As a result of the pandemic, many companies had to adopt the home office to keep going. Some have fully implemented it and there are those that offer a hybrid scheme, combining face-to-face days with remote work. However, others require employees to return to the office, as many bosses do not trust the productivity of employees who telecommute, although the data shows otherwise.
A study of microsoft revealed that although people are “working more than ever” remotely, bosses or employers still question whether they are being productive.
To reach these conclusions, the technology giant surveyed 20,000 people in 11 countries. He also analyzed the productivity data of Microsoft 365 and the work culture platform Glint People Scienceas well as the trends of LinkedIn.
The 87% of employees reported that they are more productive working from homewhich could be true based on the results of the analysis.
The report notes that home office productivity could be “higher” than before, as the average home office user Microsoft Teams attend a “153% more meetings now than at the beginning of the pandemic.” They also found that many workers schedule two or more meetings at once, multitask, and have reduced the time they spend on personal and social lives.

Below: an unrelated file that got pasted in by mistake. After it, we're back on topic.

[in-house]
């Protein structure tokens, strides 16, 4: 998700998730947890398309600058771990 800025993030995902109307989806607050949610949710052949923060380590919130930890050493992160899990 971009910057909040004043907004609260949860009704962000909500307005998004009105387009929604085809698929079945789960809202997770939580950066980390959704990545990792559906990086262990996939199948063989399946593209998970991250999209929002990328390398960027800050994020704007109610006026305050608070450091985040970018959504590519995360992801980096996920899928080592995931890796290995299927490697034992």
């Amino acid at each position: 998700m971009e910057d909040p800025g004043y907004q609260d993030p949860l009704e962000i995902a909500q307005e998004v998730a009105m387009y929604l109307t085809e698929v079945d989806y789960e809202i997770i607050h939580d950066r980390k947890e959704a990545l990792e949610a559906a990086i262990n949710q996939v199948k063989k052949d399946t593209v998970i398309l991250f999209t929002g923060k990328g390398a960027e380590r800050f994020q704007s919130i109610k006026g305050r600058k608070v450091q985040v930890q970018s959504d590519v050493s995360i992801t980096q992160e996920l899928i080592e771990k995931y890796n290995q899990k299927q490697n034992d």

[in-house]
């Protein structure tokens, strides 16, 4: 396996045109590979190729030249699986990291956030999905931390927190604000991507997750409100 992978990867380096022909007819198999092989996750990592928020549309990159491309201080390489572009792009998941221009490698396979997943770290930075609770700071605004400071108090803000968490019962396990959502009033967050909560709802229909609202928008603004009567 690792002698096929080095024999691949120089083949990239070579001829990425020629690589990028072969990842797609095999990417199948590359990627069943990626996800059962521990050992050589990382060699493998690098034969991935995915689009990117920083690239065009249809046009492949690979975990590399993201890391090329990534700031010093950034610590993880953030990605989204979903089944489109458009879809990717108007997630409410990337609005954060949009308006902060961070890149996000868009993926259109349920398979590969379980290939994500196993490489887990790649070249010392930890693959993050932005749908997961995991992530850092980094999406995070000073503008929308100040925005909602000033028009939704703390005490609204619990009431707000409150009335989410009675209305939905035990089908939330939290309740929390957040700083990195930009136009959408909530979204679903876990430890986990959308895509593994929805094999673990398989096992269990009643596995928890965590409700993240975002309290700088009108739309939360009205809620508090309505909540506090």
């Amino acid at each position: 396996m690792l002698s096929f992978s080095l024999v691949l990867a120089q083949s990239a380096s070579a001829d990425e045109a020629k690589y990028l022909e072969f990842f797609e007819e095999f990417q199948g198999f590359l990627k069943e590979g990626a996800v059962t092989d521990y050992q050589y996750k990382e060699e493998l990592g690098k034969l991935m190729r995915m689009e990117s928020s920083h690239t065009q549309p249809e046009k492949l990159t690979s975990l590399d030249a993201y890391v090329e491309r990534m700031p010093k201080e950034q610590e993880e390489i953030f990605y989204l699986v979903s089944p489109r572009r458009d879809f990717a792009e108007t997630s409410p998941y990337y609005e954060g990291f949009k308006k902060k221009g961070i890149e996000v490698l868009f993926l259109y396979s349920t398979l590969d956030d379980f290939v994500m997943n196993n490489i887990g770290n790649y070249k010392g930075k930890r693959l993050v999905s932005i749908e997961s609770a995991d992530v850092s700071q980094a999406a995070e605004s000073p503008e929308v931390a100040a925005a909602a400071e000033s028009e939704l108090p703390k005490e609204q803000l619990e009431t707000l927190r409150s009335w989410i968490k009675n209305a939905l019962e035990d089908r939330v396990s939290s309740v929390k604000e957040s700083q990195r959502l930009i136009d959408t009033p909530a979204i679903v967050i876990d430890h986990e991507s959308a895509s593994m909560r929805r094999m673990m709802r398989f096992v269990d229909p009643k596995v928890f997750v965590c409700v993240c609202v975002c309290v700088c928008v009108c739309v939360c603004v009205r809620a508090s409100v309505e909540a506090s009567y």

In contrast, the 85% of bosses said remote work “makes it hard to trust” workers’ productivity. Many leaders confessed to being concerned about losing sight of how their collaborators are performing because they are not in the same space. Only 12% of employers reported having complete confidence that their team was productive.
The perception of the home office damages the workflow
The report explains that the pressure on employees, added to the distrust of their bosses, create a phenomenon they call “Productivity Paranoia”.
“As some organizations use technology to track activity rather than impact, employees lack context about how and why they are being monitored, which can undermine trust and lead to ‘productivity theater,'” Microsoft notes.
“This has led to productivity paranoia. Bosses fear that lost productivity is due to employees not working, even though hours worked, number of meetings and other activity metrics have increased.
At the same time, the suspicions and attitudes of the bosses cause the collaborators to feel that they need to work more to meet expectations. This can lead to burnout or developing ‘Imposter Syndrome’ if they don’t focus on taking care of the team’s mental health.
In this regard, 81% of employees mentioned that bosses should give them more effective feedback and help them prioritize their workloads. However, only 31% said they had received any kind of clear guidance during individual meetings.
Editorial Team The editorial team of EMPRENDEDOR.com, which for more than 27 years has worked to promote entrepreneurship.